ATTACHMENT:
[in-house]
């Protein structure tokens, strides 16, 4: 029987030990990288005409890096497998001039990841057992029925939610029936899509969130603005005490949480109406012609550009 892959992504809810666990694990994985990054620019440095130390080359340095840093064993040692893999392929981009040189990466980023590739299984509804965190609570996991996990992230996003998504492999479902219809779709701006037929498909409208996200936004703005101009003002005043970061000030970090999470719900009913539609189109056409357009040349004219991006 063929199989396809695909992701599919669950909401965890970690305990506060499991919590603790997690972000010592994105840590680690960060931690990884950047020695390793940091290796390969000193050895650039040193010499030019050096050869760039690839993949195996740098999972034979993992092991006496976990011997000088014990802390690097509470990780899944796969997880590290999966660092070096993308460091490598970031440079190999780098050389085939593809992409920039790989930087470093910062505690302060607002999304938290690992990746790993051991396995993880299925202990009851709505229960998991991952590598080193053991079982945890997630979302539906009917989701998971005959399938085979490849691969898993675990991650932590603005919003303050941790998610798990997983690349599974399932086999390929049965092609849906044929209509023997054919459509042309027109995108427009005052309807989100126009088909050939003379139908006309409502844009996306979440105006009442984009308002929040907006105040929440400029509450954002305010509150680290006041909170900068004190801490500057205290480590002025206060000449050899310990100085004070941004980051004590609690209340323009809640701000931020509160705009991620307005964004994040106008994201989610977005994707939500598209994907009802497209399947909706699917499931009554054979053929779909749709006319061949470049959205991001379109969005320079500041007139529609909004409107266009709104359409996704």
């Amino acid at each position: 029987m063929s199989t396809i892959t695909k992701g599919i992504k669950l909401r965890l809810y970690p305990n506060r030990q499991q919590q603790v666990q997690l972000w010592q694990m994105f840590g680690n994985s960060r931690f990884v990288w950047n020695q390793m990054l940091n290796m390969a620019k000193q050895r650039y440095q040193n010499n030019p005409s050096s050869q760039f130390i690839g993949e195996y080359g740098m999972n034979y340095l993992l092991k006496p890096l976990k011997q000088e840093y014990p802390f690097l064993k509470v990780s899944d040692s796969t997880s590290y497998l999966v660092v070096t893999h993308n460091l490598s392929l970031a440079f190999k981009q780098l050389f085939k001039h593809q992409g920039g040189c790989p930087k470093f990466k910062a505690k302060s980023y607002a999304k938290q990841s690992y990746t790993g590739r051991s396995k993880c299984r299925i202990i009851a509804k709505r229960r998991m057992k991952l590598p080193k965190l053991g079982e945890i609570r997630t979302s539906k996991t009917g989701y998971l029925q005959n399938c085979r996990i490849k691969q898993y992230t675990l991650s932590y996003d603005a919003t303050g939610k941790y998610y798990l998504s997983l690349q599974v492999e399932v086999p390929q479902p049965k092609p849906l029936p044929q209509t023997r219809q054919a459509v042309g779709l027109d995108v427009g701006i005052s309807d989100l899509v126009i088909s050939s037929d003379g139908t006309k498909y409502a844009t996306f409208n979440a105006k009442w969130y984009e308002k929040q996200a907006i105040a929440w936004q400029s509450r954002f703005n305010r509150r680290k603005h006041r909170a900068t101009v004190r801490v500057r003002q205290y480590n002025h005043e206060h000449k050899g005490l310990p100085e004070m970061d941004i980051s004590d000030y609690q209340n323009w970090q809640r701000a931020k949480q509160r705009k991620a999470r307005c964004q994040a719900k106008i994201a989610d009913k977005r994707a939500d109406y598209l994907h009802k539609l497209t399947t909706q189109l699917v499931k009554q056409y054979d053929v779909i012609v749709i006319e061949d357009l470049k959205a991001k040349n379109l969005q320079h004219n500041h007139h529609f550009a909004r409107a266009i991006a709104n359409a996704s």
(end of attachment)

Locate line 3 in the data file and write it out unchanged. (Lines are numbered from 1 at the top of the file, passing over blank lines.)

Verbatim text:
């Amino acid at each position: 029987m063929s199989t396809i892959t695909k992701g599919i992504k669950l909401r965890l809810y970690p305990n506060r030990q499991q919590q603790v666990q997690l972000w010592q694990m994105f840590g680690n994985s960060r931690f990884v990288w950047n020695q390793m990054l940091n290796m390969a620019k000193q050895r650039y440095q040193n010499n030019p005409s050096s050869q760039f130390i690839g993949e195996y080359g740098m999972n034979y340095l993992l092991k006496p890096l976990k011997q000088e840093y014990p802390f690097l064993k509470v990780s899944d040692s796969t997880s590290y497998l999966v660092v070096t893999h993308n460091l490598s392929l970031a440079f190999k981009q780098l050389f085939k001039h593809q992409g920039g040189c790989p930087k470093f990466k910062a505690k302060s980023y607002a999304k938290q990841s690992y990746t790993g590739r051991s396995k993880c299984r299925i202990i009851a509804k709505r229960r998991m057992k991952l590598p080193k965190l053991g079982e945890i609570r997630t979302s539906k996991t009917g989701y998971l029925q005959n399938c085979r996990i490849k691969q898993y992230t675990l991650s932590y996003d603005a919003t303050g939610k941790y998610y798990l998504s997983l690349q599974v492999e399932v086999p390929q479902p049965k092609p849906l029936p044929q209509t023997r219809q054919a459509v042309g779709l027109d995108v427009g701006i005052s309807d989100l899509v126009i088909s050939s037929d003379g139908t006309k498909y409502a844009t996306f409208n979440a105006k009442w969130y984009e308002k929040q996200a907006i105040a929440w936004q400029s509450r954002f703005n305010r509150r680290k603005h006041r909170a900068t101009v004190r801490v500057r003002q205290y480590n002025h005043e206060h000449k050899g005490l310990p100085e004070m970061d941004i980051s004590d000030y609690q209340n323009w970090q809640r701000a931020k949480q509160r705009k991620a999470r307005c964004q994040a719900k106008i994201a989610d009913k977005r994707a939500d109406y598209l994907h009802k539609l497209t399947t909706q189109l699917v499931k009554q056409y054979d053929v779909i012609v749709i006319e061949d357009l470049k959205a991001k040349n379109l969005q320079h004219n500041h007139h529609f550009a909004r409107a266009i991006a709104n359409a996704s």